The Economist

Posted by The Economist on July 20, 2011 in News Clips

ONE disappointment of Barack Obama's presidency has been his failure to satisfy the expectations he raised in the Arab world. A recent poll by James Zogby's Arab American Institute shows that his favourability rating there is now 10% or less. In the various countries surveyed, "American interference" came top of a list of "obstacles to peace and stability". In Egypt, poster-child of the Arab spring, 65% single out American interference in Arab affairs as an obstacle to peace and security, whereas only 29% picked interference by Iran.

This is bad news not only for Mr Obama but also for America in general. Some American voices have nonetheless greeted the finding with what Mr Zogby, at a meeting yesterday of the New America Foundation, called "gloating". So Barack Hussein Obama is no more popular among Arabs than was George W. Bush? Serves him right for swallowing the illusion that he could buy Arab popularity by "betraying" Israel.

That response gets it all wrong. The moral of the Arab spring is not that Arabs don't care about Palestine. It remains, as Mr Zogby puts it, the "existential, defining issue" in the Arab world. Arab views of America slumped after the invasion of Iraq in 2003, began to rise somewhat when Mr Obama came into view in the 2008 election campaign, and spiked after his first three months, around the time he promised in Cairo in 2009 to help the Palestinians to statehood. It seems reasonable to infer that the subsequent slump has more to do with his failure to deliver than with having tried in the first place.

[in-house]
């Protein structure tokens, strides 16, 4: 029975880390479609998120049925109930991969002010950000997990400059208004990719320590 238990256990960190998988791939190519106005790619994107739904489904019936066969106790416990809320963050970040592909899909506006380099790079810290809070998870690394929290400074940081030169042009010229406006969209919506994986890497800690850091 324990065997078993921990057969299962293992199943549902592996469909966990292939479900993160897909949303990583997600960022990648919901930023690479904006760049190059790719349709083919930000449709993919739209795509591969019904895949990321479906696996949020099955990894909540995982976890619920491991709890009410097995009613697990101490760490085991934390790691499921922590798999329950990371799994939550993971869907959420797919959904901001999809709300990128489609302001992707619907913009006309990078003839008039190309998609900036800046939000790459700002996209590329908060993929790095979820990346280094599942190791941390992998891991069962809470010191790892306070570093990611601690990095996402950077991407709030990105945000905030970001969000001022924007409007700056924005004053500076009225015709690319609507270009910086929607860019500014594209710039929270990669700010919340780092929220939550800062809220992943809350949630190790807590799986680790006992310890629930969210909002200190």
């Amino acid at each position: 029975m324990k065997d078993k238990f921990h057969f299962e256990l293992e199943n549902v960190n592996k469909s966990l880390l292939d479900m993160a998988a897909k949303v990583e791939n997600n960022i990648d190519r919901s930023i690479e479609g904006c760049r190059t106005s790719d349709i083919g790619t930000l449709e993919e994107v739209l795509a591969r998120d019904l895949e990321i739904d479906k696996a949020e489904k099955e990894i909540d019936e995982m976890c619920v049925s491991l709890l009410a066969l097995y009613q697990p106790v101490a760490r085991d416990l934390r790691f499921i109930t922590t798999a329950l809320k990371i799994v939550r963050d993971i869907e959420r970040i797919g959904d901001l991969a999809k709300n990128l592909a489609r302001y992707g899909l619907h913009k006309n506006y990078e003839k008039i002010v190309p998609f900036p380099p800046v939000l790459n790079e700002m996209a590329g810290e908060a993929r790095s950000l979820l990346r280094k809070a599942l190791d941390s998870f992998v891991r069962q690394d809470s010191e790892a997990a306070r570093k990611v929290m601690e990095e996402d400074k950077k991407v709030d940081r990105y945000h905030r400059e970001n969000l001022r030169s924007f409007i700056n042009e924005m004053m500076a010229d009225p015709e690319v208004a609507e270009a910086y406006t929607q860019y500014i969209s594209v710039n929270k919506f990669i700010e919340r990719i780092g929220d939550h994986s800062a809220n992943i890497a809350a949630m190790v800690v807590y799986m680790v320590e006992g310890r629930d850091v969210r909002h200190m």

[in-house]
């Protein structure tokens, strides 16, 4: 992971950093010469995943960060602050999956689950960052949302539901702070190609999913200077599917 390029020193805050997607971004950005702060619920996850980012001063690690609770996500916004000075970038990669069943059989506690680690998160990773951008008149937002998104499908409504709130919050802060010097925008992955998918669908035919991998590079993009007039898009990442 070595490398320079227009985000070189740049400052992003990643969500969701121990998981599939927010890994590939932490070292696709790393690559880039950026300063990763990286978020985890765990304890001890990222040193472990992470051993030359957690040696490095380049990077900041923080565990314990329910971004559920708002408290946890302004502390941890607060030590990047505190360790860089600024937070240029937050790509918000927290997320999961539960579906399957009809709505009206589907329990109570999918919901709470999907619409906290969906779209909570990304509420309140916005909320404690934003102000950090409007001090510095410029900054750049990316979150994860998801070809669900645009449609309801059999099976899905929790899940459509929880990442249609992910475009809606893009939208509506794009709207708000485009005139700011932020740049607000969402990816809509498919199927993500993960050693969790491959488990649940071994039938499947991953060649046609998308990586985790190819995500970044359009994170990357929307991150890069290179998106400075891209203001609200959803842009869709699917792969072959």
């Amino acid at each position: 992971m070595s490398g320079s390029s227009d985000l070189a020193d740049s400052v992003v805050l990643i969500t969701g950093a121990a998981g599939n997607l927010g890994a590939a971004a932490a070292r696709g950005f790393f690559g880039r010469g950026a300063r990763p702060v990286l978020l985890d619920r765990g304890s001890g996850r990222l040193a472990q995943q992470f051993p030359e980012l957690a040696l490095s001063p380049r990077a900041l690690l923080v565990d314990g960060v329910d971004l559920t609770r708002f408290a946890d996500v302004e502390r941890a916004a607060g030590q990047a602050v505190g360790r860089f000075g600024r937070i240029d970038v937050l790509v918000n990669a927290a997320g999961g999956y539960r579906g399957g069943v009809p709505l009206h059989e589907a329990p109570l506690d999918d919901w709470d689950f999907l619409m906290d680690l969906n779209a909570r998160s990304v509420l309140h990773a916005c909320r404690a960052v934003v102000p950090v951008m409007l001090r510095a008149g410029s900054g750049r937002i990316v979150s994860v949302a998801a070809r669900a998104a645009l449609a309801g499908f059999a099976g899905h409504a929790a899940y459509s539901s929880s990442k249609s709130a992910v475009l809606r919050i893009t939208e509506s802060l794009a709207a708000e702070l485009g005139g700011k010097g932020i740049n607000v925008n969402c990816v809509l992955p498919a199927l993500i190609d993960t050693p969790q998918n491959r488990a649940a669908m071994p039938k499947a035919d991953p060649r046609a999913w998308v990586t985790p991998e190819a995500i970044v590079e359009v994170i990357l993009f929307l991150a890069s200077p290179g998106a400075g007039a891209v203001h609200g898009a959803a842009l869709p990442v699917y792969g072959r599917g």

Having said that, Mr Zogby left me wondering. What exactly do the Arabs expect of America in relation to Israel? As it happens, a bit of the answer is to be found in another piece of polling referenced in an article for National Interest by Benny Morris, one of Israel's "new historians" (who in recent years has made a marked shift to the right). He quotes a new survey of Palestinian opinion, finding that

"About 80 percent of those polled agreed that it was the duty of all Muslims to participate in jihad to eradicate Israel. The poll also found that 61 percent of Palestinians rejected the American-Israeli formulation for a settlement of the conflict based on two states for two peoples, one for the Arabs and one for the Jews. Only 34 percent of Palestinians questioned supported a "two-states-for-two-peoples" solution."

I'm sure there are plenty of ways to "contextualise" this finding to make it sound less disturbing. But it does rather knock on the head the idea that the conflict in the Middle East persists solely because of Israeli obduracy and America's failure to lean on Israel hard enough.

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